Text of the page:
The Bible states that “This may you eat of all that is in the waters: everything that has fins and scales, you may eat. But anything that has no fins and scales, you may not eat.”
The Talmud states: “All [fish] that have scales also have fins [and are thus kosher]; but there are [fish] that have fins but do not have scales [and are thus unkosher].”
This raises two questions. First, why are fins and scales the characteristics that distinguish kosher fish? Second, as the Talmud itself asks, why are fins presented as an identifying sign for kosher fish when they are redundant, since scaled fish inevitably have fins as well?
The Kabbalah teaches that the physical attributes of fish, and of all animals, reflect their psychological and spiritual qualities. It further explains that the food a person consumes has a profound effect on his or her psyche. Therefore, when one eats the flesh of a particular creature, the “personality” of that creature affects the person in some way.
As the armor that protects the body of the fish, scales represent the quality of integrity, which protects us from the many pitfalls that life presents. A man of integrity will not deceive his customers, in spite of the financial profits involved. He will not lie to a friend, despite the short-term gain from doing so. Integrity means that one has absolute standards of right and wrong and is committed to a morality that transcends one’s moods and desires.
Fins, the wing-like organs that propel fish forward, represent ambition. A healthy sense of ambition, knowing one’s strengths and wanting to utilize them in full, gives a person the impetus to traverse the turbulent sea of life and to maximize his or her G‑d-given potential. It propels us to fulfill our dreams and leave our unique imprint on the world.
Which of these two qualities is more important to cultivate in life—fins or scales? What ought to be the main function of education?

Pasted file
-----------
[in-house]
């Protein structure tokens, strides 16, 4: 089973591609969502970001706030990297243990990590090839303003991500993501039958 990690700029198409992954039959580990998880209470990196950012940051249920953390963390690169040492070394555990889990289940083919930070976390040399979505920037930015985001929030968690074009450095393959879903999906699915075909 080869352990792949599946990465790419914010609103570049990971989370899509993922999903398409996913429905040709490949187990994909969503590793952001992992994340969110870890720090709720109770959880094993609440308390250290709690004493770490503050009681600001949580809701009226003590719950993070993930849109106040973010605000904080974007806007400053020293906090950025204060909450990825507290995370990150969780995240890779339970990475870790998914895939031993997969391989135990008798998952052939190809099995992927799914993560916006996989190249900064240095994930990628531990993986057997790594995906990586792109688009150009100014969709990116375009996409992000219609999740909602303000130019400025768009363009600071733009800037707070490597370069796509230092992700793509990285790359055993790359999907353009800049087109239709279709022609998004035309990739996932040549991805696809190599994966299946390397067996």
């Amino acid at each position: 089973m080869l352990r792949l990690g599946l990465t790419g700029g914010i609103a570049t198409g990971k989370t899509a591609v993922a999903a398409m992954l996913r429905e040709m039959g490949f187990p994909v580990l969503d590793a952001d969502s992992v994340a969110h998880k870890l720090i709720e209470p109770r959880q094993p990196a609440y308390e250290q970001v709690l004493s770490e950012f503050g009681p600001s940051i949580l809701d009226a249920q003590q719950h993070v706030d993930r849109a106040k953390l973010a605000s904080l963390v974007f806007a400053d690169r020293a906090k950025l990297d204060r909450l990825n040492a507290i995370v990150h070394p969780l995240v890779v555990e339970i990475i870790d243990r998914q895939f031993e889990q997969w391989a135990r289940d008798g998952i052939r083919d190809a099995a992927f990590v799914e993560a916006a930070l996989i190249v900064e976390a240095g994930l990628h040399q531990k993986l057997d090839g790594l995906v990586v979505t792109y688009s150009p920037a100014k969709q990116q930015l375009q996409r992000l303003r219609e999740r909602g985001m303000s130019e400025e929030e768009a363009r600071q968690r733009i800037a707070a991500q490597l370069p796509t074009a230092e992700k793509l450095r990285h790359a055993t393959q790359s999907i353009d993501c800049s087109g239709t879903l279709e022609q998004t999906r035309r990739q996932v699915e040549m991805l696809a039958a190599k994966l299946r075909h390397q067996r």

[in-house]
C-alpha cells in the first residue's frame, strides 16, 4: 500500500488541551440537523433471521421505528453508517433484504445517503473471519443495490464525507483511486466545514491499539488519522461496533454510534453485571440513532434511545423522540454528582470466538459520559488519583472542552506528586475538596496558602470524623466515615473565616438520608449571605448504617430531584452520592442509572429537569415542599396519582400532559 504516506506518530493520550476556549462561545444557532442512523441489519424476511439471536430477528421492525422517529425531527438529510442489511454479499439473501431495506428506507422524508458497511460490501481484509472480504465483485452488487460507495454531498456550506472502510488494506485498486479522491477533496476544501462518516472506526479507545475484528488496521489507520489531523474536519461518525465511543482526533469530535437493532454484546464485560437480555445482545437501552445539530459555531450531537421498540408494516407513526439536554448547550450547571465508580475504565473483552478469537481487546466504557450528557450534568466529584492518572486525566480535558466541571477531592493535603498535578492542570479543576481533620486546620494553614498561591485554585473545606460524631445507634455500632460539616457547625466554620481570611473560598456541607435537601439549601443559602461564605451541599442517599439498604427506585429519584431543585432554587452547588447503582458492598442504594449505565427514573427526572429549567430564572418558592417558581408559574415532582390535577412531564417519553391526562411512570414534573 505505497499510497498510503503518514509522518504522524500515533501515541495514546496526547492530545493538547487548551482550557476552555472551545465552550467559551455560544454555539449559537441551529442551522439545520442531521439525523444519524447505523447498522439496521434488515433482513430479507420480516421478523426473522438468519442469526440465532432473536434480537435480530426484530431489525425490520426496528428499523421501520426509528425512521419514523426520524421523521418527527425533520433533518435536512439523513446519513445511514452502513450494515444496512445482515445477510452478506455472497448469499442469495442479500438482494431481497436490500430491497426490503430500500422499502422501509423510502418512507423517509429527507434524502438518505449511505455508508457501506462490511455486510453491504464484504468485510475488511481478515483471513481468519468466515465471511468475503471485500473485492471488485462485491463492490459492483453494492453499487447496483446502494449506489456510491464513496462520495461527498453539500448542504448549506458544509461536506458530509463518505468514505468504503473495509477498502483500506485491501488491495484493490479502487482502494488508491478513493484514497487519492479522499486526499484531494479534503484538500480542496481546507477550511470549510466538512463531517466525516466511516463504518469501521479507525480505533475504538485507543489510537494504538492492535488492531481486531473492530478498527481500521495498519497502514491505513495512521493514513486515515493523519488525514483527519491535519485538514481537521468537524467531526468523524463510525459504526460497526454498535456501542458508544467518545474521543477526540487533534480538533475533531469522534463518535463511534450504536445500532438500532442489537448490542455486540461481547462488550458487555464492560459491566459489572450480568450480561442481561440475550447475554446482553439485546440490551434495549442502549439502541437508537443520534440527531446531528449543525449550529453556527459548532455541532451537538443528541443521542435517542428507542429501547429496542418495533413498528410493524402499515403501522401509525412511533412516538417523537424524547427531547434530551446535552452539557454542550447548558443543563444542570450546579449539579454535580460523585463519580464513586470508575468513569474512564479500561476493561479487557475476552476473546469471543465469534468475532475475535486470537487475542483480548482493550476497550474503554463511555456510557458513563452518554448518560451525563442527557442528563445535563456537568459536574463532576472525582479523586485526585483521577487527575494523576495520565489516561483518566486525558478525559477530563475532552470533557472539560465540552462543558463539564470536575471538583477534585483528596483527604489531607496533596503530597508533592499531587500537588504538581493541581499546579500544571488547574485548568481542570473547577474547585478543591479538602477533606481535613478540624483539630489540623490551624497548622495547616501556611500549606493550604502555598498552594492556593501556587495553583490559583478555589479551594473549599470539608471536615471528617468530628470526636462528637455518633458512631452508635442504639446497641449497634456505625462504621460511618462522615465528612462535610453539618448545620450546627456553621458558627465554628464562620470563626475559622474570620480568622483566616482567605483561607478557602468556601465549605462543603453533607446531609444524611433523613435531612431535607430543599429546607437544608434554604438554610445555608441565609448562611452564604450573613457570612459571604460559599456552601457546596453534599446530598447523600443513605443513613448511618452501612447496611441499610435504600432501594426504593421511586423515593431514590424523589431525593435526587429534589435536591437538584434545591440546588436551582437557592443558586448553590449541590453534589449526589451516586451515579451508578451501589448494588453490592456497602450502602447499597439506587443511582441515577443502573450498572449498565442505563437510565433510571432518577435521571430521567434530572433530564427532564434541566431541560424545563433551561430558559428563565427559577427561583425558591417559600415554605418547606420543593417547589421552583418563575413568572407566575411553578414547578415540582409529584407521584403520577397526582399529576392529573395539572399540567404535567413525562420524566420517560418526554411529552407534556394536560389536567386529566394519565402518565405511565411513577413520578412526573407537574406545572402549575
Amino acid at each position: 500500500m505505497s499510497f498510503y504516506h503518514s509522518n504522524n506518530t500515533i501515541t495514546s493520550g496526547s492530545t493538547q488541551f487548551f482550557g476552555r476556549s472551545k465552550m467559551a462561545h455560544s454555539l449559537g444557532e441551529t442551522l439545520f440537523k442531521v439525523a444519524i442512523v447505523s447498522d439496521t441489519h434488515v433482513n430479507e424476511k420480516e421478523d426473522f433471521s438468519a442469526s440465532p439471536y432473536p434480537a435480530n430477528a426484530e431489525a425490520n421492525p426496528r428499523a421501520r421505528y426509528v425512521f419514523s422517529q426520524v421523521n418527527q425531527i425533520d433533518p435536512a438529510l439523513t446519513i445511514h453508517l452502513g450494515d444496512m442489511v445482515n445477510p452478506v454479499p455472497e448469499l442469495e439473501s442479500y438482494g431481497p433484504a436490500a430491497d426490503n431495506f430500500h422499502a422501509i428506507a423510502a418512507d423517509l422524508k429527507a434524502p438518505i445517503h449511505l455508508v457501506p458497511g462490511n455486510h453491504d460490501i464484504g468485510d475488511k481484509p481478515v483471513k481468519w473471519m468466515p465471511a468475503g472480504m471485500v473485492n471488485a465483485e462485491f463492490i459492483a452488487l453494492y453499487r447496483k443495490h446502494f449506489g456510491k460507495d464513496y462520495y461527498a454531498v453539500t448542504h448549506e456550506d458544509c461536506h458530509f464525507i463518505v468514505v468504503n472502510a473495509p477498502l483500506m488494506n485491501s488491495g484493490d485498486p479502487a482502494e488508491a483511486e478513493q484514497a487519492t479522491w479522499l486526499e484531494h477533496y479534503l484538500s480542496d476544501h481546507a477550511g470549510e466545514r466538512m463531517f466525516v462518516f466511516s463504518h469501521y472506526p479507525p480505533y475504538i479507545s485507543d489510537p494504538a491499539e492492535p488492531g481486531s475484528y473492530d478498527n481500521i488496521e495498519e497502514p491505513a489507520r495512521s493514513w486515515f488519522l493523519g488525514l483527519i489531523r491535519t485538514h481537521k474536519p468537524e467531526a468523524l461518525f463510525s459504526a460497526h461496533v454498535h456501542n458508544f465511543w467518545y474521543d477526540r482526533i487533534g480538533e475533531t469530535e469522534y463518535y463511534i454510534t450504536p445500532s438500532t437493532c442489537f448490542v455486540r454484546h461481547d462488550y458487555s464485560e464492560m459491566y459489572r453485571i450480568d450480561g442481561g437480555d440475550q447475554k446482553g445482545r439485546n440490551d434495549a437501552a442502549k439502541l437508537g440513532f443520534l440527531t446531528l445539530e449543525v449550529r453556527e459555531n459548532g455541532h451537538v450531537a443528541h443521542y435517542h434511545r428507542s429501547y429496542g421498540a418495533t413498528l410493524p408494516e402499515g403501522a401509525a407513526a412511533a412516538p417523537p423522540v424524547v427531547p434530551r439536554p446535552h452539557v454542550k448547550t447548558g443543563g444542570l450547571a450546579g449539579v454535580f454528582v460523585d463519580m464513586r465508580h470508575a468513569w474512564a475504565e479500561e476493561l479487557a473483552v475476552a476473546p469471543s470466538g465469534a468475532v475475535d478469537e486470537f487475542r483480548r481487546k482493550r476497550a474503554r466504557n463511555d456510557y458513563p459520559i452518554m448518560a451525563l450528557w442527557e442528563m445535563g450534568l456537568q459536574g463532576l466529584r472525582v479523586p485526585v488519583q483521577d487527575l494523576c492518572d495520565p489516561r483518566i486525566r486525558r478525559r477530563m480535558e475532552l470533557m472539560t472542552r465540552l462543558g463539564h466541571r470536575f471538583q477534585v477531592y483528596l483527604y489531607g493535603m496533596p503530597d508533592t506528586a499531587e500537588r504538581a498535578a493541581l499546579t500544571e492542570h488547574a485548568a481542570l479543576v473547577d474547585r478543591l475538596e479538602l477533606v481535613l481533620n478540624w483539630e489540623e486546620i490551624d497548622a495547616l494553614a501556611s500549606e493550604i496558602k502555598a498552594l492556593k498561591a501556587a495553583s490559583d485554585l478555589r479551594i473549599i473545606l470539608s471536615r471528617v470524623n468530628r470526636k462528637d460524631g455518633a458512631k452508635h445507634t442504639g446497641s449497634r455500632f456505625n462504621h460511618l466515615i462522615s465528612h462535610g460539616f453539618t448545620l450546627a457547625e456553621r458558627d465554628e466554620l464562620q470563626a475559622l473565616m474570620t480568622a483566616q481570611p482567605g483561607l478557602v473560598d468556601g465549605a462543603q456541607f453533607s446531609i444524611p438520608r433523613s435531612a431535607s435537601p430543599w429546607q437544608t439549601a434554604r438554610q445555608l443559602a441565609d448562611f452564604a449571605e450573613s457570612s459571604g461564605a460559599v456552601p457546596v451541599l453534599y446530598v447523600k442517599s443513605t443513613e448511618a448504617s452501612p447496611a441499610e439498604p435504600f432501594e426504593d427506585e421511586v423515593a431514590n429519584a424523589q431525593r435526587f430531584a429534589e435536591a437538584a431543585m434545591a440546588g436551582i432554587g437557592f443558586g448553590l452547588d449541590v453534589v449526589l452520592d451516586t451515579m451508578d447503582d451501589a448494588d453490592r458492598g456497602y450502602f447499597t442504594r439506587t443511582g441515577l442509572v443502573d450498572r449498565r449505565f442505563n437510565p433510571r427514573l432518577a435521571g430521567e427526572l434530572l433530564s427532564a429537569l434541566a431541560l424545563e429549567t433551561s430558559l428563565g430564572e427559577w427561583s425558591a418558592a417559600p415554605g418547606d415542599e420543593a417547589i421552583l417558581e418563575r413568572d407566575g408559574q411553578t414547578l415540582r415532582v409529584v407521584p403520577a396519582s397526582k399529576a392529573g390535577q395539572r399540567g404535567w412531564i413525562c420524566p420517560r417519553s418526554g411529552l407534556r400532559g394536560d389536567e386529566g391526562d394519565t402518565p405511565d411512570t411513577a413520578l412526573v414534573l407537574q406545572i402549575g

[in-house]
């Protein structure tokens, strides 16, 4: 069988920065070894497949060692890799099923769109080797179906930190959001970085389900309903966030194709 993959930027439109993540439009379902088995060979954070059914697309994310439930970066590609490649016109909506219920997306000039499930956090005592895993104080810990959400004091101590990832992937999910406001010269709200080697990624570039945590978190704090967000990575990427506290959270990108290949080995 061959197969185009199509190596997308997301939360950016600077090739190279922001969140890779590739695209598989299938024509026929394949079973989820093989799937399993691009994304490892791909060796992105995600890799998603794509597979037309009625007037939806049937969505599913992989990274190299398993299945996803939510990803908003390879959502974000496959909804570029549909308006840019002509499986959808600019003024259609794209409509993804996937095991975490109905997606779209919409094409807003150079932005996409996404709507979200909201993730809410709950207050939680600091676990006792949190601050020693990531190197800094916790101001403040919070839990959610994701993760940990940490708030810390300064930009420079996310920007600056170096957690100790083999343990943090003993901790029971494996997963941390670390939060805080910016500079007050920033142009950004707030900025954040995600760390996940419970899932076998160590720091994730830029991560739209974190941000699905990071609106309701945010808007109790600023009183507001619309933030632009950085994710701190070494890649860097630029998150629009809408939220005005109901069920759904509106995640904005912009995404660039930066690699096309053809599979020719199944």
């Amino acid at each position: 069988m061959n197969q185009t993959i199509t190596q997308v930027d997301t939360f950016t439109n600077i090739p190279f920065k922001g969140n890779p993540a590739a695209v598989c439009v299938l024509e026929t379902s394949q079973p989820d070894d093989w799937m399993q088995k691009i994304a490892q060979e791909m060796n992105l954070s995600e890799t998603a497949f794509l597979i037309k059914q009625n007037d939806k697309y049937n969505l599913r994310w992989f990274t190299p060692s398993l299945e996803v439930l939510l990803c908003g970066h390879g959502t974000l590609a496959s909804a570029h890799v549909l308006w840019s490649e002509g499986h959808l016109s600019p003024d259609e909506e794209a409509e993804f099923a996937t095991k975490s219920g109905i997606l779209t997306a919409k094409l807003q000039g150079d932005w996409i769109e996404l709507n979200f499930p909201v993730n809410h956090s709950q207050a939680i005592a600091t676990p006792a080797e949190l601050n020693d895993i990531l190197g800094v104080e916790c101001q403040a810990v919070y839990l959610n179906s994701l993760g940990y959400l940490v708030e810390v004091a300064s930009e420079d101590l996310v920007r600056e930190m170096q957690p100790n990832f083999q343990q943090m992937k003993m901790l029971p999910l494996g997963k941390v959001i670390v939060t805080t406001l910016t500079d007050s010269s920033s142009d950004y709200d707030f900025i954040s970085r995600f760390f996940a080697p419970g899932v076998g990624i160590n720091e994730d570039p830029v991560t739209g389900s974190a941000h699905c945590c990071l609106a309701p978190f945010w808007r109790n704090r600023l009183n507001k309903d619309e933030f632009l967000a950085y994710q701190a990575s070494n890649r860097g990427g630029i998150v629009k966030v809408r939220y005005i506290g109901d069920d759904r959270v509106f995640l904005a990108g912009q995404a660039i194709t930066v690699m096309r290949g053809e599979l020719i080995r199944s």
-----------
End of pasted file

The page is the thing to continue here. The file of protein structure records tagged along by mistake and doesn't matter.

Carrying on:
Should we concentrate primarily on providing our children with the confidence and skills necessary for them to become accomplished human beings? Or ought we to focus more on raising children with principles, teaching them that it is more important to do right than it is to do well? Are the two equally significant?
The Talmud teaches that all fish that have scales also have fins, but that there are fish that have fins but no scales, and that such fish are not kosher. Symbolically, this means that a human being who possesses ambition but lacks integrity is “unkosher.” Such a person may be full of confidence, driven to make an impact on society. Yet educating ambitious and confident children does not guarantee their moral health.
On the other hand, the Talmud tells us that all fish with scales have fins. While integrity is fundamental, ambition is also important. By mentioning fins as one of the signs of a kosher fish, the Torah teaches us that it is not enough to maintain our own integrity; we must also have a positive effect on the world. The lesson of the Talmud is that if we teach our children to approach life with awe before truth, with an unyielding commitment to serve a transcendent, moral G‑d, they will certainly succeed and develop “fins” as well. Regardless of their other abilities, they will find the drive to improve themselves and to make the world a better place.